On a spectrum of postures toward religious faith that runs from organized hostility to muffled contempt to resigned forbearance to never-crosses-my-mind indifference to against-my-better-judgment curiosity to serious interest to fellow-traveling to heartfelt engagement to missionary fervor, where do you place yourself, and how does that dispose you to others’ positions?
My father. He wanted me to become a writer, but when I did, he didn’t like what I wrote.
He hated my first novel and called it pornography: it features lots of teenage sex and masturbation, as well as an unsavory portrayal of a narcissistic and selfish patriarch.
We say yes when we mean I would rather not. We say no when we mean I would say yes except for all the times yes has proven to be a terrible idea. We say no thank you when every fiber in our bodies is moaning oh yes please. We say you cannot when what we mean is actually you can but you sure by God ought not to. We say no by not saying anything whatsoever.
I had once believed in answers, saviors, miracles, and sages; divine justice and ideal love; the discovery of a lost Taoist parable or a missing biblical passage; a scientific intervention or progressive sociopolitical system that would liberate the oppressed; perhaps even news from NASA about habitable planets accepting applications for novelists. But I knew now that none of this would happen. The letter from a publisher, the spiritual breakthrough, the scientific solution, the literary prize, the big-hearted city, the understanding woman — they were all a mirage.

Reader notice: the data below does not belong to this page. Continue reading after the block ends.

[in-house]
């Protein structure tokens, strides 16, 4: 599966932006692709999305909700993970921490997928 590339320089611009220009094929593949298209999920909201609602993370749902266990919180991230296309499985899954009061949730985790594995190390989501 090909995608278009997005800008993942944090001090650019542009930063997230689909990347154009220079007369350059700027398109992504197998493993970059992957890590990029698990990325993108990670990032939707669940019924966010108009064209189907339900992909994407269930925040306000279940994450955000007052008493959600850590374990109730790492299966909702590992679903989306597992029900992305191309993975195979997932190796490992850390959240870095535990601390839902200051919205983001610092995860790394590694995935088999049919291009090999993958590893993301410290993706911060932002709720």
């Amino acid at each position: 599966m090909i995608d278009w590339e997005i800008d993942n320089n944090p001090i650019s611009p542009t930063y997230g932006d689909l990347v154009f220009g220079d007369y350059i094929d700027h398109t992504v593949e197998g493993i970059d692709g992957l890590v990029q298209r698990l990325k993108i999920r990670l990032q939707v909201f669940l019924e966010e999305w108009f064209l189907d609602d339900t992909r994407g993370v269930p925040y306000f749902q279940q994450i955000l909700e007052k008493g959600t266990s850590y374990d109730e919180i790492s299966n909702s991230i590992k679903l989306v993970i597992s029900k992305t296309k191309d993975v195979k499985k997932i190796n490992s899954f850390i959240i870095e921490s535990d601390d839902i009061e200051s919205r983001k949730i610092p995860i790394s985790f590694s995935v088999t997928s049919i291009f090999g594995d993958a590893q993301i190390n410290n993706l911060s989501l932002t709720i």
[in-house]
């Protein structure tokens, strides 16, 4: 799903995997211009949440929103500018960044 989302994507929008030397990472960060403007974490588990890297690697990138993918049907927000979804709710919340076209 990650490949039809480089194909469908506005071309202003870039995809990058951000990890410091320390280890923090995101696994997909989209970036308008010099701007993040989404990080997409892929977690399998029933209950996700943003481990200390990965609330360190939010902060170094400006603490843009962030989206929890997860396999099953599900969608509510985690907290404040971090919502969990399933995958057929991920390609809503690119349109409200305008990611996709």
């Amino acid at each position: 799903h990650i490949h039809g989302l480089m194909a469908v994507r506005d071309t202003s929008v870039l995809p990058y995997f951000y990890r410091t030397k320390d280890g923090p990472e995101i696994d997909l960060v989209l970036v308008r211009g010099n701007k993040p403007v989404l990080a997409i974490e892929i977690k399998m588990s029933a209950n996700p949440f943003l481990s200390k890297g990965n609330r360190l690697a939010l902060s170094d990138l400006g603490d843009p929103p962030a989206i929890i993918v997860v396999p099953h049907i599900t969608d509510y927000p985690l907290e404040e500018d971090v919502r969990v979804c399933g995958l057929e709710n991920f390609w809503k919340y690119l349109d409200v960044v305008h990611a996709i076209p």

There are five essential sweaters I need this season, and one must-have denim that’s guaranteed to flatter every body style, even mine. There are eleven things I could throw away today to reduce clutter immediately and start living my life more freely. Why am I waiting? There are only three more hours to purchase buy-one-get-two-free candles that provide over 150 hours of burn time.
The second portal to Mere had been two feet high and three feet across. Amber knew this because later she returned to that exact spot beside the woods and measured where the portal had been using her wooden school ruler. She did not know the size of the first portal because she had been much younger then — just six; she was seventeen now — and so she had overlooked many important details.